Teaching Adolescents Mindfulness Using the Morita Therapy Concept By Saori Miyazaki, LMFT on 1/24/19 - 12:02 PM

Life presents us with many challenges; successes, failures, negative and positive experiences, and everything in between. Usually, when challenges occur, teens try to manage them on their own. As a marriage and family therapist who believes that we all possess the ability to overcome these challenges, helping my young clients to navigate them is particularly rewarding.

I practice and teach mindfulness including the Morita concept, which is about seeing and experiencing things as they are--in Japanese this is referred to as “ARUGAMAMA,” to accept things as they are. I am aware that the only way for me to find out how things will turn out is to begin taking on a challenge despite how anxious I may feel about it.

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Japanese psychiatrist, Masatake Morita stated that the reason why we may feel anxious or scared to take action is because we have a desire to do well. He framed this as “A desire for life.” If we can try not to be overly concerned about the outcome, we may not feel as hesitant to take on challenges. While the Morita concept teaches us to be mindful about our feelings, it does not ask us to forget what we set out to accomplish. We must realize that the process of achieving a goal often does not happen overnight and that the process may involve a series of mundane steps that we must constantly take. While we may not necessary to enjoy the process of meeting our goal, we must not forget there is important value in accomplishing what we set out to achieve.

I recently had several opportunities to discuss this topic with groups of Japanese high school students who were visiting the United States during the summer to learn how to mindfully take on a leadership role. I was asked by their program coordinator to present how I managed to live in the United States as a young Japanese woman and achieve success. I was also asked to share the same mindfulness techniques, including the Morita therapy concept, that I teach my clients when they face life's challenges.

During the discussion with these Japanese students, some realized that it is very natural to experience a spectrum of feelings as they go through life. They told me that they have more positive attitudes when taking small steps to achieve a goal rather than focusing on one big action. These students learned that life will continue regardless of how they felt in the process, and in fact, many of them already did take an action regardless of how they felt, in order to achieve their goals.

As part of my PowerPoint presentation, I discussed how my life was full of both failures and achievements. I was not aware of the Morita concept when I was a young student, so I gained the necessary life skills the hard way in order to persevere after failure. After my presentation, I asked these students to participate in a short activity to demonstrate how they could pull themselves together in a challenging situation that I created for them. As they struggled to figure out how to achieve their goals, they acknowledged their negative feelings, struggled, contemplated with their fellow students, came together to support each other and laughed when they were able to work through their challenges even though they did not feel empowered during the process. I was impressed with their ability to overcome how they were feeling by reminding themselves of their purpose. It was a powerful experience for me as well to witness the shift in their mindset and see how they were feeling at the end as well.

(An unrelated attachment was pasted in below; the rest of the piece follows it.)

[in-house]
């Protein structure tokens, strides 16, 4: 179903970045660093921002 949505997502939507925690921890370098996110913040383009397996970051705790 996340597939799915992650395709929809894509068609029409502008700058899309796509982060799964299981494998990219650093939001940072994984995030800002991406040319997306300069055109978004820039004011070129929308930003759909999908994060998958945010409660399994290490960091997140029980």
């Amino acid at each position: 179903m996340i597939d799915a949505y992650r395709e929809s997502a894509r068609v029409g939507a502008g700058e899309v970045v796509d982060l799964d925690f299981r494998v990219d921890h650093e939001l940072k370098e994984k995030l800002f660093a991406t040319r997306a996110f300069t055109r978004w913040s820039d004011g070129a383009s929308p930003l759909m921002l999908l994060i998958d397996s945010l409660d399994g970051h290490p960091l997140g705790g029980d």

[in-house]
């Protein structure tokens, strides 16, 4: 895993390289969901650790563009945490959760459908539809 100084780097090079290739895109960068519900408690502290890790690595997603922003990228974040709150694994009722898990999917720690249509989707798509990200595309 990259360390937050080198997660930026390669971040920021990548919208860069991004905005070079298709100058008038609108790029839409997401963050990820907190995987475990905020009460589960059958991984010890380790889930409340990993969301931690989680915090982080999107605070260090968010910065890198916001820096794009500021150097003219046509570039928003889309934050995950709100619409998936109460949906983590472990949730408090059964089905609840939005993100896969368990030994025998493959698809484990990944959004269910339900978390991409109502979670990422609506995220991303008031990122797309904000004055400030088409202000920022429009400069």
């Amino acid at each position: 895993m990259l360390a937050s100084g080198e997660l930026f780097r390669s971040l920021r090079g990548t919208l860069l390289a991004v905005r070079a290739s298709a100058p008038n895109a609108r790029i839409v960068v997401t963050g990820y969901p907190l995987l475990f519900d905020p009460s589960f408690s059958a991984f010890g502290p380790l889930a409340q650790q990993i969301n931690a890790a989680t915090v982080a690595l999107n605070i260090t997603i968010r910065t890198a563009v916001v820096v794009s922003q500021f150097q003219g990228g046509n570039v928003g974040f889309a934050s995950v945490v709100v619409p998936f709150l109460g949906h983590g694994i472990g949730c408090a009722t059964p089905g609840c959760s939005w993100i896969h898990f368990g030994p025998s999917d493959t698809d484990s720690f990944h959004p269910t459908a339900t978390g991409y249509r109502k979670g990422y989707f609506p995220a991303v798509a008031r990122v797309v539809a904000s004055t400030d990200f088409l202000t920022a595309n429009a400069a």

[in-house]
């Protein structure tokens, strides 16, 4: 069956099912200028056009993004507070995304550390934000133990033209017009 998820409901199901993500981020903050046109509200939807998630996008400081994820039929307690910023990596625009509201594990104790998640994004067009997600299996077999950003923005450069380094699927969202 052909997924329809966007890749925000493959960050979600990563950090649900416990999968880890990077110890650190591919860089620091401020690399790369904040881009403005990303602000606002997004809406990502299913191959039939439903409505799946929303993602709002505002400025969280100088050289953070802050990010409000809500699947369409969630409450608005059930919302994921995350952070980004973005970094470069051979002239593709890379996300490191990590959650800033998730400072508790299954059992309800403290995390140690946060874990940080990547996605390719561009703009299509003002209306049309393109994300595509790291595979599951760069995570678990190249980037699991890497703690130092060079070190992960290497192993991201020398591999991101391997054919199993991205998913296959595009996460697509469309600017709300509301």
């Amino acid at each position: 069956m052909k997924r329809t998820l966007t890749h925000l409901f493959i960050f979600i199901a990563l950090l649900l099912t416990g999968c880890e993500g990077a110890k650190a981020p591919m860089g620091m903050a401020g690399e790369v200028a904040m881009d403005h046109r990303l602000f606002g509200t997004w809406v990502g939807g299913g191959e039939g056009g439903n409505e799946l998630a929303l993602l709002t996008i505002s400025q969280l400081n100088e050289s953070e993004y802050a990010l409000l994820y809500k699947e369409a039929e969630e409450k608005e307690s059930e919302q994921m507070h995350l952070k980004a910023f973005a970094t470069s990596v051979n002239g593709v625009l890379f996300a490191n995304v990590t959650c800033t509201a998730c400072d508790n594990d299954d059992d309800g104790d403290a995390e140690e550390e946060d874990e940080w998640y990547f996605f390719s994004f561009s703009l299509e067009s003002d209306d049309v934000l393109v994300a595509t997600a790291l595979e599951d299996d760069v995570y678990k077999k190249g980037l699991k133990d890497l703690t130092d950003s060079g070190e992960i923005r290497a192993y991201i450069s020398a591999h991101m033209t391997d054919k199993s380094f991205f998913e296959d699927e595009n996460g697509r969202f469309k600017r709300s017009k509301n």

I thought it was ironic that my teaching of mindfulness, which is rooted in Japanese culture and specifically in Buddhist philosophy, to these young Japanese students was taking place in the United States. In other words, they came all the way to the United States to learn something from their own culture.

As they go through life, I sincerely hope these students remember the Morita concept when they face a challenge and can use it to help them in managing their response to their difficult feelings. After all, it is natural to feel bad when we must do something that we are not enthusiastic about, even though it is necessary in order to achieve a goal. Acknowledging all the feelings as they are, “ARUGAMAMA,” frees us from the need to fight them. We just must find a small action that we feel comfortable enough to take today, tomorrow and every day until we reach what we set out to accomplish.

For a small mindfulness activity suggestion, you may want to discuss the following with your teen clients:
  • Is it true that you must feel good in order to tackle our challenging or new tasks? Why?
  • Explore what your anxious feeling is trying to tell you? Why is it there?
  • Can you be worried about tomorrow and experience what’s present at the same time? How so?
  • How can you be mindful when you face challenges?
  • What is your goal or value in life and your current tasks? 

File under: The Art of Psychotherapy, Musings and Reflections, Child & Adolescent Therapy